Lack of insight into
media channel success
  • You cannot really see how marketing results in
    changes in intake or case quality
  • You cannot pinpoint where your clients are coming from
  • It is difficult to measure the ROI of your marketing
    channels

How Good Leaders Impact Change

Partners often fall back to the “professional partnership
culture,” or a “don’t rock the boat”
mentality. The problems pile on slowly, and often without notice.
I’ve found that this is often driven by the “I am
not a spreadsheet kind of firm; I practice law” kind of
mentality. This often further perpetuates the resistance to change.

The truth is, even good firms sometimes fail. Often times, what is
hindering the growth is perpetuating the decline. More than likely,
decisions are limited by the pocketbook. That is a band-aid approach to
moving the firm’s technology forward.

And, let’s face it: leading change is hard. Regardless of who you are,
or what you are changing, without the right approach, leading
transformational change can often fail before you start. This is
especially true for law firm executive leadership who have the shared
burden of managing their cases along with driving the necessary change.

As a good leader, your actions, decisions, and influence provide cues
to your team about what matters most. To help initiate legal change
management in your law firm, I recommend adhering to these three
principles:

Be the Change

Leading change starts first with the executive leadership buy-in. Coach
and inform your existing leaders of the reason for the change and the
expected outcomes. Be clear that leading change starts with at the top.
Try to connect the story for the change into something that you have
found limiting with the current method.

Make it Meaningful

Check the ego at the door. Each leader should share stories of how the
previous method hindered them… how hard it was to do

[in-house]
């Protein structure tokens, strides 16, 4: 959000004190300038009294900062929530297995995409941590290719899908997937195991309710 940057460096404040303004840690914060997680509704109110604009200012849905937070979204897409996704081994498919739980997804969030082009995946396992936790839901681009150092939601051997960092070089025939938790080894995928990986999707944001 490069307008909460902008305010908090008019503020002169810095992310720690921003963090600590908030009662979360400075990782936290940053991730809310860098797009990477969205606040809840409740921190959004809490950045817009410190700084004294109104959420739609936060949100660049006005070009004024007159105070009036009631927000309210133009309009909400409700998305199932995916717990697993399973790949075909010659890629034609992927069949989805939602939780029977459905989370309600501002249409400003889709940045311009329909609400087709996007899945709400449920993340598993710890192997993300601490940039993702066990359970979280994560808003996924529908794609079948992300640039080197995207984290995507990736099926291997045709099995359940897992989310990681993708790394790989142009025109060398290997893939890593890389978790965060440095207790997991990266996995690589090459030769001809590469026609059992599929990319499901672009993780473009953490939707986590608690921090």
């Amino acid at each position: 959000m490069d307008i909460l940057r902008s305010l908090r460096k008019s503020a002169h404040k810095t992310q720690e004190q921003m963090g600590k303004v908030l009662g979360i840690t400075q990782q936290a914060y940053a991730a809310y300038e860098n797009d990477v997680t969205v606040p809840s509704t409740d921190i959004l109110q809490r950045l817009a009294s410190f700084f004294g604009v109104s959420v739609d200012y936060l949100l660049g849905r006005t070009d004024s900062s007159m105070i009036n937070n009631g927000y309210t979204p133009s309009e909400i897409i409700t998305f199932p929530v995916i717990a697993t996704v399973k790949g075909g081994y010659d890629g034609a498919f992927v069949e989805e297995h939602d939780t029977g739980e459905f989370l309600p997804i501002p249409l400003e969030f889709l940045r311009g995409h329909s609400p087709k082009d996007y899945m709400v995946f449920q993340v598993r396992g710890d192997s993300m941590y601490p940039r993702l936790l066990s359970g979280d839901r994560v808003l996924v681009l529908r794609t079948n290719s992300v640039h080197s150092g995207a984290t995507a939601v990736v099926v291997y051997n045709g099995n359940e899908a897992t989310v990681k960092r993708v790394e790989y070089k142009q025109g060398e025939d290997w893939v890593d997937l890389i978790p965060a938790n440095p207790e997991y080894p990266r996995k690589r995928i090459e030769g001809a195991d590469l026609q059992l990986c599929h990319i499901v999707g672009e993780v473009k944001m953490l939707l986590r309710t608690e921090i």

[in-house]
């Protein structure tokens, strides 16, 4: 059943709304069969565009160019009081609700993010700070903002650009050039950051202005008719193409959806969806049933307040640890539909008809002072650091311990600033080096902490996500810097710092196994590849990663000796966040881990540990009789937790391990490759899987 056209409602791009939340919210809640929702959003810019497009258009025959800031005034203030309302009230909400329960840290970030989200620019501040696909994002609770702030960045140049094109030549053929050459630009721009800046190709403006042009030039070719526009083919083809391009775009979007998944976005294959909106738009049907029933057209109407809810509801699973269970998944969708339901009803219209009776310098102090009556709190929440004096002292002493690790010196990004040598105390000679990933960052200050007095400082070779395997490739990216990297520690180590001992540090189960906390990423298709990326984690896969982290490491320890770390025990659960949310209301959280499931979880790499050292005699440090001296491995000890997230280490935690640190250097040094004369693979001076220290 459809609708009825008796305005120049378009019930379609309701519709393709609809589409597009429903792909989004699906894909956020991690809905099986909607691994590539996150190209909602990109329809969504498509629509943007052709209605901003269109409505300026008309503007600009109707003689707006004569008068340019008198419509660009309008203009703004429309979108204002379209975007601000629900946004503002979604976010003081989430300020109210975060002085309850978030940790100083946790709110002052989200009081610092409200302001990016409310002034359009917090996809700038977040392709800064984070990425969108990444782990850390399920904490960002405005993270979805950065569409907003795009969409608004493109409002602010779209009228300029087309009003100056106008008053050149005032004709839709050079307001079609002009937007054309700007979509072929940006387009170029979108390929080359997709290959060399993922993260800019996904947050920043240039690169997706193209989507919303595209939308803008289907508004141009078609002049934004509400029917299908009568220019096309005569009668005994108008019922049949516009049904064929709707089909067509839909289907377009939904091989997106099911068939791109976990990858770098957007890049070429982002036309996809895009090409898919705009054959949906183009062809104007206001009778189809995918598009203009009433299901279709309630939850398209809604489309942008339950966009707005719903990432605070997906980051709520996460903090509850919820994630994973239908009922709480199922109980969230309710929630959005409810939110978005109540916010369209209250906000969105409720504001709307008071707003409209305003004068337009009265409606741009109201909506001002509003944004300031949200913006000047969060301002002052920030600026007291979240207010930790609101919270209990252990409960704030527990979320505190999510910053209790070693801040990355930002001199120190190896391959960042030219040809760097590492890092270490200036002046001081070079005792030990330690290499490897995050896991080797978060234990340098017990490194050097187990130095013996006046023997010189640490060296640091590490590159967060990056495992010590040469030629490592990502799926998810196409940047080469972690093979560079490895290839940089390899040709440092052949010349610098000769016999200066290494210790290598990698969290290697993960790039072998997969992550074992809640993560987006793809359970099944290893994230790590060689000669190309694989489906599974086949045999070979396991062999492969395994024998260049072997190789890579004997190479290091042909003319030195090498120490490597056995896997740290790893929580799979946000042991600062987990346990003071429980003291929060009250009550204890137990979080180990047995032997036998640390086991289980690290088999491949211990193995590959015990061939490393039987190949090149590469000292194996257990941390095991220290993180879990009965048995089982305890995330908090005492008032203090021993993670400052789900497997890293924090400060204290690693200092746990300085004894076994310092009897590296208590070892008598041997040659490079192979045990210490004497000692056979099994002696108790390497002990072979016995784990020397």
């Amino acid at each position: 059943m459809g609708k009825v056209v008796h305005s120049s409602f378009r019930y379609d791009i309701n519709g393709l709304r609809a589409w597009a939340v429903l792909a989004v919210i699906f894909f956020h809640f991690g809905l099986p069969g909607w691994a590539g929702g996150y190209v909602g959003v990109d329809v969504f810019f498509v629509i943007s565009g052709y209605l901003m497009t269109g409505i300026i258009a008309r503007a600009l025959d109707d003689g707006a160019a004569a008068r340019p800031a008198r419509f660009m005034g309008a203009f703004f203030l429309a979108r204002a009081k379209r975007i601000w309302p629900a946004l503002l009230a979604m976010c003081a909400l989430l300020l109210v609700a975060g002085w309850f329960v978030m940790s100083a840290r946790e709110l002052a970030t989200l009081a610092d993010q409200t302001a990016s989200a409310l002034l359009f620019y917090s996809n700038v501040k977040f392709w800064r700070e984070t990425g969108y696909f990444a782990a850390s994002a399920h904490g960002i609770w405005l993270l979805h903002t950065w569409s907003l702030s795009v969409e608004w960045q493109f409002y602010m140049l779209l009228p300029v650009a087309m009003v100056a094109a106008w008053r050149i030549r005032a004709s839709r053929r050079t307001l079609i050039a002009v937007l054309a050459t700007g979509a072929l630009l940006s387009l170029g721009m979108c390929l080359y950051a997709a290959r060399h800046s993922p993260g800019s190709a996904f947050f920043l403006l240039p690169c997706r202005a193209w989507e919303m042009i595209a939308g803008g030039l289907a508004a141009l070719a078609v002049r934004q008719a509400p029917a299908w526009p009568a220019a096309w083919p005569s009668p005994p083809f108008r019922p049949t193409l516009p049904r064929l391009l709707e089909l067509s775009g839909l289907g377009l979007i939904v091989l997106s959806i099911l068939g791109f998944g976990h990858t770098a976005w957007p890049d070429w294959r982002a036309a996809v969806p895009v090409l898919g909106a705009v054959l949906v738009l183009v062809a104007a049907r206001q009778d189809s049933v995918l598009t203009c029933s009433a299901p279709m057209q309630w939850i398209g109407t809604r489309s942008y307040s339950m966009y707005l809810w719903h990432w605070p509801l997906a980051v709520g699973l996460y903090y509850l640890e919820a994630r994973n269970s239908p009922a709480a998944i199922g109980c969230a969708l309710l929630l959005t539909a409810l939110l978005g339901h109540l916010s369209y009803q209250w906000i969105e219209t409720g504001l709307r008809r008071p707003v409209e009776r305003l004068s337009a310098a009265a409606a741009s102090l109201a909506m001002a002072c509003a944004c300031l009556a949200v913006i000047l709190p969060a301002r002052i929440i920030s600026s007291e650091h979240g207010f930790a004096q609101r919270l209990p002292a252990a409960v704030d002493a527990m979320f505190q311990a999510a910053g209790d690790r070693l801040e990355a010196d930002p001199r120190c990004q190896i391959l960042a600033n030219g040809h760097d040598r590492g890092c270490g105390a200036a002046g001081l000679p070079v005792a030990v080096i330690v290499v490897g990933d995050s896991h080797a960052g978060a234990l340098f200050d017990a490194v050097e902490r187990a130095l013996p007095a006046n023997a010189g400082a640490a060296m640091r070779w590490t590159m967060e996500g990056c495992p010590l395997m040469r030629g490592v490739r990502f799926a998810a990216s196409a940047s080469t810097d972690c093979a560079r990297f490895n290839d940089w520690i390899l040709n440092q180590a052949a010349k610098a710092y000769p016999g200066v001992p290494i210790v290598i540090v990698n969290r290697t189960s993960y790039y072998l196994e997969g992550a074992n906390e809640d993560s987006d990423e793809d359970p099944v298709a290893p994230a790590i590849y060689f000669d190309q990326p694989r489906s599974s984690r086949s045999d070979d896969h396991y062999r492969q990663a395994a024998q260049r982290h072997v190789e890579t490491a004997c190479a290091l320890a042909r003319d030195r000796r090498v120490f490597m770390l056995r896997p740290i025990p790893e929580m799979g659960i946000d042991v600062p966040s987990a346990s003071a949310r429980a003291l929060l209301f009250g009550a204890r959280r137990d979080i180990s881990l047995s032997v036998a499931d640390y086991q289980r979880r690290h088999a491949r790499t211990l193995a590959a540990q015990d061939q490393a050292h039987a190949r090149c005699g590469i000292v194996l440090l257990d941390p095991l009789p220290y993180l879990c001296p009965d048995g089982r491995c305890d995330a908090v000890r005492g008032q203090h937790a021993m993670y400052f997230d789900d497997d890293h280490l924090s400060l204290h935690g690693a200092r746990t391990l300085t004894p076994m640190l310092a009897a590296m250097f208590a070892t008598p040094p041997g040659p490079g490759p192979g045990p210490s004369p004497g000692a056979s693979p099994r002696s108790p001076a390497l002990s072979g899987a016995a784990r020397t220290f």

something manually, all the workarounds they had to manage, or the
errors they had to fix. Connect the story to the initiated change, and
then once again connect it back to the reason for the change and why it
is needed now. GAIN TRUST!

Empower the Team

The key to any change is to make it personal. Any change must relate
back to your team in a personal way. By engaging them in this personal
way, you draw your team in. You make it personal not only for the
reason you want but you also make it what they want. This increases the
motivation of the entire team to embrace the change and ensure a
successful transformation.

If you don’t work to make a connection to the need, then the
credibility is lost — and that is when fear creeps in.

Some of the reasons I have heard about why lawyers resist change are
listed below with some interesting insight gained from Dean
Sonderegger’s article Lawyers and Transformational Tech:
Overcoming the Knowledge gap on Above the Law:

  • Low trust
  • Change in status quo — lack rank, seniority, not
    being consulted
  • Change in workflows process
  • Lack of competence — IT, staff, technical skills
  • Lack of communications — culture does not reward
    innovation
  • Lack of technology strategy
  • Costs, lack of ability to measure ROI, and justify
    investment
  • Misunderstandings about the need for change, lack of
    awareness and understanding of the competitive landscape, and what
    technology is available
  • Lack of bandwidth — exhaustion, feel currently
    overworked and pervasive mentality of “how will this make
    things better” (A good article to reference might be how to measure productivity in your law firm)

In order to be a transformational law firm, you need to start thinking
about the reasons behind the resistance to technology in the first
place and develop an approach to bridge the gap. Instead of resisting
change, be a resource of transformative change, make a connection to
the reason you need the change, and empower your team to understand why
it’s important.

The results of being a transformational law firm might just surprise you
in terms of profits, improved culture, and best of all, satisfied
clients who will refer business to you. Looking for other supporting
insight related to choosing legal software consider this article on six
questions to ask before buying case management software.